Protecting the Poor with Microinsurance

Ermie Mayor arrived at her mother’s house after making the rounds in Dayhagan Pilar, Balasan Iloilo. She had sold a whole bilao (winnowing basket) of banana-que (deep fried bananas with caramelized sugar on a stick) and bicho bicho (deep fried doughnut coated with brown sugar) that her mother prepared in the morning. She had been sweltering under the blazing afternoon sun while balancing a bilao on her head, stopping by the nearby school and houses to offer her mother’s special banana-que and bicho bicho. She made about 500 PHP ($11.90) in profits each week — barely enough to feed Ashley, her four-year-old daughter and Jun, her six-month-old baby.

She missed Bonifacio, her husband, a skilled furniture manufacturer, who was temporarily assigned in the beach area to make furniture for a building owner. She had met him in Boracay when she was an office assistant for a small firm. After they married and settled in Balasan, Ermie borrowed funds from Progressive Bank to finance her husband’s furniture-making. Progressive Bank’s microcredit loans come with a microinsurance product that covers the borrower and two dependents. The microinsurance offered through the bank in partnership with an insurance company is designed as a low-cost policy suitable for low-income people.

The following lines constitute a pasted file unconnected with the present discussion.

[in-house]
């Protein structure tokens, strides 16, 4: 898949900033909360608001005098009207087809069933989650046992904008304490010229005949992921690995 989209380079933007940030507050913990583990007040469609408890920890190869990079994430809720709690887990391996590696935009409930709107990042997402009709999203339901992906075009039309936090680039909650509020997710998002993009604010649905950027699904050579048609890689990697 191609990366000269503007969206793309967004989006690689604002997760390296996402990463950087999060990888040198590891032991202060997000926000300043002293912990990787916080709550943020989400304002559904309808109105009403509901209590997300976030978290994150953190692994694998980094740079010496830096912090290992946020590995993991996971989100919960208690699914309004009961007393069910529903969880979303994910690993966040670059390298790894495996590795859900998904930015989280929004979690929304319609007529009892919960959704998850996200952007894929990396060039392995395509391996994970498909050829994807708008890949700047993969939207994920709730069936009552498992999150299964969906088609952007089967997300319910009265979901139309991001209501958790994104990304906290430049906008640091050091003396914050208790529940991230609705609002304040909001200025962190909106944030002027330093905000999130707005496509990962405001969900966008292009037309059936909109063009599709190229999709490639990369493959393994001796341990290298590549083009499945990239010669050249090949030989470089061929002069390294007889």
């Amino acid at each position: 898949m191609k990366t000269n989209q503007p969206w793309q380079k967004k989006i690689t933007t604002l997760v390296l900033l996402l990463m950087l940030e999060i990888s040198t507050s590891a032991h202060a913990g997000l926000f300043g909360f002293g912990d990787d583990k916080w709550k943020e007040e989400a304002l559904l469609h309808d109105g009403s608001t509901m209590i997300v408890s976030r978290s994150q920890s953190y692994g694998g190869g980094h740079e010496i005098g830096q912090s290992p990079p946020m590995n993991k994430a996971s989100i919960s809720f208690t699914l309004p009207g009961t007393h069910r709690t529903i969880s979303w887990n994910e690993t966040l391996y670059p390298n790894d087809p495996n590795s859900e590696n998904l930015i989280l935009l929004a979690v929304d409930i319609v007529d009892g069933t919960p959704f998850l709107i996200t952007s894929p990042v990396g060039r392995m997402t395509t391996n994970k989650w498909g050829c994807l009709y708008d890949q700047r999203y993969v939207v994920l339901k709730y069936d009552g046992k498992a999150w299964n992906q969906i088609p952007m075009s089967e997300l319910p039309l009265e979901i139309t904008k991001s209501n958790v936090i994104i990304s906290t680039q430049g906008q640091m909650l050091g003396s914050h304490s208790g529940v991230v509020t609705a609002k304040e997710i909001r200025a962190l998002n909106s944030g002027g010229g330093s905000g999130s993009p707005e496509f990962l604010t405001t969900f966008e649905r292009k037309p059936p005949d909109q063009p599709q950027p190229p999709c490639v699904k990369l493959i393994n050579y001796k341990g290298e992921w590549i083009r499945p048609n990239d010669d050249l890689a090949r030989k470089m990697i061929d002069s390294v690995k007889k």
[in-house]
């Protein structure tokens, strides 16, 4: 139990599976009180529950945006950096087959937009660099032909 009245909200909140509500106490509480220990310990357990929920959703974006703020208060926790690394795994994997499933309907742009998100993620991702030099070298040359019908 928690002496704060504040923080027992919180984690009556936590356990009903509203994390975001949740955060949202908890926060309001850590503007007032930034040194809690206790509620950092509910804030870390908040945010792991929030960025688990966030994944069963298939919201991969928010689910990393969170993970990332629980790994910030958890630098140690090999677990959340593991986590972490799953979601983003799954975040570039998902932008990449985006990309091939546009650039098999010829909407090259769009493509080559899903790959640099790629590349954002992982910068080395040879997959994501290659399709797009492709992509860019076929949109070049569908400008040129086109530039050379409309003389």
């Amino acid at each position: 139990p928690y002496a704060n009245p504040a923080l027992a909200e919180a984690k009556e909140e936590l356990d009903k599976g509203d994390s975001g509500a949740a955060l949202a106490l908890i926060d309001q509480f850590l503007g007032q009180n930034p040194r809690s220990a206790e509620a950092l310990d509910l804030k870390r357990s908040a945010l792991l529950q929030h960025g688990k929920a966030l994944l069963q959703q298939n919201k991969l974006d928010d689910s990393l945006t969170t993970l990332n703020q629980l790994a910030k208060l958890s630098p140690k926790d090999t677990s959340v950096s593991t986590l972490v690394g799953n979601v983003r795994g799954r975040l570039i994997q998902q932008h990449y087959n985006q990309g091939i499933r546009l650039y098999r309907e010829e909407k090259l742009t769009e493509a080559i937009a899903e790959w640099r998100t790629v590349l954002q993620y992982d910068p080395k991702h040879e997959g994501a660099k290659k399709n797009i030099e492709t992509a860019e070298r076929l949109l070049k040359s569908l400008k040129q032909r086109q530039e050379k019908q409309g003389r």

In this photo taken in January 2012, Ermie Mayor carries her year-old baby in front of their house in Balayan, Iloilo. Microinsurance helped Ms. Mayor and her family get back on their feet after her husband’s sudden death.

One stormy night in April 2011, Bonifacio was struck and killed by lightning. His death was a shock to Ermie and her children, but the microinsurance from Progressive Bank and its insurance partner, Pioneer Insurance Company, helped her and her family continue with their lives.

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